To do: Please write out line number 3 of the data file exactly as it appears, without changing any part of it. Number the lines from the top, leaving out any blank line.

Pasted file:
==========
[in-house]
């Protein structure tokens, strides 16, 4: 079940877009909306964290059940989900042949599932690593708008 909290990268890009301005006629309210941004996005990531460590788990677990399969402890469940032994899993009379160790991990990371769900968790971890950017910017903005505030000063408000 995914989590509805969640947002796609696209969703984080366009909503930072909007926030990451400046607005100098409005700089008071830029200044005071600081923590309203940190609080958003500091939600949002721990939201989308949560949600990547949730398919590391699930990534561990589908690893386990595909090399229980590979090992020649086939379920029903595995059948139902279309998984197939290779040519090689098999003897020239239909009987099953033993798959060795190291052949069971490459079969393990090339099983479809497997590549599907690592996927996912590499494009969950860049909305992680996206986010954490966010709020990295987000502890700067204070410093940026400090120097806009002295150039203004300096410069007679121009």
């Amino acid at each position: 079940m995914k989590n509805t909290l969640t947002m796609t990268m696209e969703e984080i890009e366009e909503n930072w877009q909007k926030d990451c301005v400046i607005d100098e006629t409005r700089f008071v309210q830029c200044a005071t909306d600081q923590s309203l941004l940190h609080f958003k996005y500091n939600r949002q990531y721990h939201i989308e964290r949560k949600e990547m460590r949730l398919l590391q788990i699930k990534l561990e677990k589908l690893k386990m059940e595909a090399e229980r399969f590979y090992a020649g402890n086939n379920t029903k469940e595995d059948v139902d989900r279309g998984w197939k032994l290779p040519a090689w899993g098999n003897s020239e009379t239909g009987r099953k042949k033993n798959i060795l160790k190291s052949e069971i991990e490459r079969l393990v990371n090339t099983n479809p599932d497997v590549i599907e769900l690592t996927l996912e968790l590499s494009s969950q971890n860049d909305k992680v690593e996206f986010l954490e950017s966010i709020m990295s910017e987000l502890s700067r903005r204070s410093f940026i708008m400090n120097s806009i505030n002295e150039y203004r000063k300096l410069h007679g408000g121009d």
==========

């Amino acid at each position: 079940m995914k989590n509805t909290l969640t947002m796609t990268m696209e969703e984080i890009e366009e909503n930072w877009q909007k926030d990451c301005v400046i607005d100098e006629t409005r700089f008071v309210q830029c200044a005071t909306d600081q923590s309203l941004l940190h609080f958003k996005y500091n939600r949002q990531y721990h939201i989308e964290r949560k949600e990547m460590r949730l398919l590391q788990i699930k990534l561990e677990k589908l690893k386990m059940e595909a090399e229980r399969f590979y090992a020649g402890n086939n379920t029903k469940e595995d059948v139902d989900r279309g998984w197939k032994l290779p040519a090689w899993g098999n003897s020239e009379t239909g009987r099953k042949k033993n798959i060795l160790k190291s052949e069971i991990e490459r079969l393990v990371n090339t099983n479809p599932d497997v590549i599907e769900l690592t996927l996912e968790l590499s494009s969950q971890n860049d909305k992680v690593e996206f986010l954490e950017s966010i709020m990295s910017e987000l502890s700067r903005r204070s410093f940026i708008m400090n120097s806009i505030n002295e150039y203004r000063k300096l410069h007679g408000g121009d």